that when I meet someone I like,
I have to ask them three questions:
1. what are you afraid of?
2. do you like dogs?
3. what do you do when it rains?
of those three, she says the first one is the most important.
“They gotta be scared of something, baby. Everybody is. If they aren’t afraid of anything, then they don’t believe in anything, either.”
I met you on a Sunday, right
one look and my heart fell into
my stomach like a trap door.
on our second date,
I asked you what you were afraid of.
“spiders, mostly. being alone. little children, like, the ones who just learned how to push a kid over on the playground. oh and space. holy shit, space.”
I asked you if you liked dogs.
“I have three.”
I asked you what you do when it rains.
“sleep, mostly. sometimes I sit at the window and watch the rain droplets race. I make a shelter out of plastic in my backyard for all the stray animals; leave them food and a place to sleep.”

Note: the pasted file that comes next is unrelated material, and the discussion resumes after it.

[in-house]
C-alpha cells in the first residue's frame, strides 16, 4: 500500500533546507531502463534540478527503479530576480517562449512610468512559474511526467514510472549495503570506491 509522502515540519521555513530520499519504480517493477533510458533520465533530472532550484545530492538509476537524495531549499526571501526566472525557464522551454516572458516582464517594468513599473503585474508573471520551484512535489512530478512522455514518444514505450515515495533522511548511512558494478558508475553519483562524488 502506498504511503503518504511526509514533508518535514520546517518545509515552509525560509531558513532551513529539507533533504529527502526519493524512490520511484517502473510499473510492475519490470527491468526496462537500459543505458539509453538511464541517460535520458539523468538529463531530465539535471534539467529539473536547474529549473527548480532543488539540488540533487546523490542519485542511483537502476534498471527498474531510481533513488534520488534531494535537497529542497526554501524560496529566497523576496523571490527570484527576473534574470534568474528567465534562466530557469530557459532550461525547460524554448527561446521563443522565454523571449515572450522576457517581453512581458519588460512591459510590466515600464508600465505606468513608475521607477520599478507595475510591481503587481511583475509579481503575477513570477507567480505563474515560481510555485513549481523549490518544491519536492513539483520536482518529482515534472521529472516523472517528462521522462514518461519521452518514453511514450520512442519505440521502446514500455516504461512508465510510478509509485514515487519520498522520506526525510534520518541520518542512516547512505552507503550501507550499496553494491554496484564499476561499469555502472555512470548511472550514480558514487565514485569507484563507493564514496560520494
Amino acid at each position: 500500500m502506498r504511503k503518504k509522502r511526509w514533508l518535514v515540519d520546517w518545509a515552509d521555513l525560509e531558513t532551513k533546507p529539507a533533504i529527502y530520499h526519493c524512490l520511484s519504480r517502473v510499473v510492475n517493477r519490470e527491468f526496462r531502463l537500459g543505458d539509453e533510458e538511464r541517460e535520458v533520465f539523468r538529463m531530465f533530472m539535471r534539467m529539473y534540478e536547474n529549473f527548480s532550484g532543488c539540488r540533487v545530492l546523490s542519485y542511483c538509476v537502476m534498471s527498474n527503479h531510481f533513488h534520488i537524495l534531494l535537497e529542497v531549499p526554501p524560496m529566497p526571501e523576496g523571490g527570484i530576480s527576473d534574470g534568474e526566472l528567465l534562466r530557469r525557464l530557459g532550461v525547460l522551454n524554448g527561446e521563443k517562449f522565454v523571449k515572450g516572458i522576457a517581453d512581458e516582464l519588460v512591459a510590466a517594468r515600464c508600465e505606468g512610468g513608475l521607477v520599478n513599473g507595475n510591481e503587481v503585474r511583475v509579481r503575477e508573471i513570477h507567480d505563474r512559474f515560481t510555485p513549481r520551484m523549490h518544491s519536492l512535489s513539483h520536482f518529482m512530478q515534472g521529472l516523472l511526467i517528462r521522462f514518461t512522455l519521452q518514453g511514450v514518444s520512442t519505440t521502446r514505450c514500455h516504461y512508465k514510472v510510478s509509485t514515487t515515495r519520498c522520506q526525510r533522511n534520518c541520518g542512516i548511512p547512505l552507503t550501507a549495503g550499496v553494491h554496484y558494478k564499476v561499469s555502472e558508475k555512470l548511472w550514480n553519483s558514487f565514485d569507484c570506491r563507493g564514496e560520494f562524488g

he smiled like he knew.
like his mom told him the same
“how about you?”
I’m scared of everything.
of the hole in the o-zone layer,
of the lady next door who never
smiles at her dog,
and especially of all the secrets
the government must be breaking
it’s back trying to keep from us.
I love dogs so much, you have no idea.
I sleep when it rains.
I want to tell everyone I love them.
I want to find every stray animal and bring them home.
I want to wake up in your hair
and make you shitty coffee
and kiss your neck
and draw silly stick figures of us.
I never want to ask anyone else
this is one of the sweetest gestures i’ve ever seen. i mean, most of the models would’ve just walked away and leave that poor girl there, on the ground.
“A three second exposure meant that subjects had to stand very still to avoid being blurred, and holding a smile for that period was tricky. As a result, we have a tendency to see our Victorian ancestors as even more formal and stern than they might have been.”
I’ve reblogged this before and I will reblog it again.
This is so great